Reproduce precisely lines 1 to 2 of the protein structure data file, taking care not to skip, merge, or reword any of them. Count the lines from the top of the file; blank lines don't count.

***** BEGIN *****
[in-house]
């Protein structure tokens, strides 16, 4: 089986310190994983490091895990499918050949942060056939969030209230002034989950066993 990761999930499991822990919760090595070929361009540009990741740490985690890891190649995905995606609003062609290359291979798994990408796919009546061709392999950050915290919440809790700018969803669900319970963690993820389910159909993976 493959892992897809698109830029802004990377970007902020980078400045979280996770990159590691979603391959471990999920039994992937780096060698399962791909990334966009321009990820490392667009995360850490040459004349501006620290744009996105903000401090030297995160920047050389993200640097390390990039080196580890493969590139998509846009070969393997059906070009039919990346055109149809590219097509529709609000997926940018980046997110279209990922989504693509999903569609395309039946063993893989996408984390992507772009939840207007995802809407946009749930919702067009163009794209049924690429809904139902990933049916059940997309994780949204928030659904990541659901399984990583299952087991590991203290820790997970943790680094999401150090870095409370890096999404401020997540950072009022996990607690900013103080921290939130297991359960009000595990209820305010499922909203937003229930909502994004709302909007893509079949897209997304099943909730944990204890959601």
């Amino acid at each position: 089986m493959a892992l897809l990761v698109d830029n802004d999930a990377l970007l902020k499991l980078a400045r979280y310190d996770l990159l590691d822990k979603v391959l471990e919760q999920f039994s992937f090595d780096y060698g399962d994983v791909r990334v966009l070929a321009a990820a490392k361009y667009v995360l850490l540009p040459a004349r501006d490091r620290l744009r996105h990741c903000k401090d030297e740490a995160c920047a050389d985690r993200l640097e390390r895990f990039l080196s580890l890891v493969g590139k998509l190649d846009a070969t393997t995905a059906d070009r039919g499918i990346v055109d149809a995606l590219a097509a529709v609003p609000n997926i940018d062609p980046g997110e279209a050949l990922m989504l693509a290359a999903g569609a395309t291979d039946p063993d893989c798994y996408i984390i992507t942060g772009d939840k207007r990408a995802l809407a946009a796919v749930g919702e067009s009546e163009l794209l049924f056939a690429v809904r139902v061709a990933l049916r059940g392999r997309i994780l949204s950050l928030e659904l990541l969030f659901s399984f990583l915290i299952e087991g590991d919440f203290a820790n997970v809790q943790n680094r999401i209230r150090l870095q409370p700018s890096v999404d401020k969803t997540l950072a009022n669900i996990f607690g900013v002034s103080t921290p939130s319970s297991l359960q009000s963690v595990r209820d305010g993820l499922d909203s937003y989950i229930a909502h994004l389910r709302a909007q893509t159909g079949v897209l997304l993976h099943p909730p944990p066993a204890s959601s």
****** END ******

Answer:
[in-house]
């Protein structure tokens, strides 16, 4: 089986310190994983490091895990499918050949942060056939969030209230002034989950066993 990761999930499991822990919760090595070929361009540009990741740490985690890891190649995905995606609003062609290359291979798994990408796919009546061709392999950050915290919440809790700018969803669900319970963690993820389910159909993976 493959892992897809698109830029802004990377970007902020980078400045979280996770990159590691979603391959471990999920039994992937780096060698399962791909990334966009321009990820490392667009995360850490040459004349501006620290744009996105903000401090030297995160920047050389993200640097390390990039080196580890493969590139998509846009070969393997059906070009039919990346055109149809590219097509529709609000997926940018980046997110279209990922989504693509999903569609395309039946063993893989996408984390992507772009939840207007995802809407946009749930919702067009163009794209049924690429809904139902990933049916059940997309994780949204928030659904990541659901399984990583299952087991590991203290820790997970943790680094999401150090870095409370890096999404401020997540950072009022996990607690900013103080921290939130297991359960009000595990209820305010499922909203937003229930909502994004709302909007893509079949897209997304099943909730944990204890959601």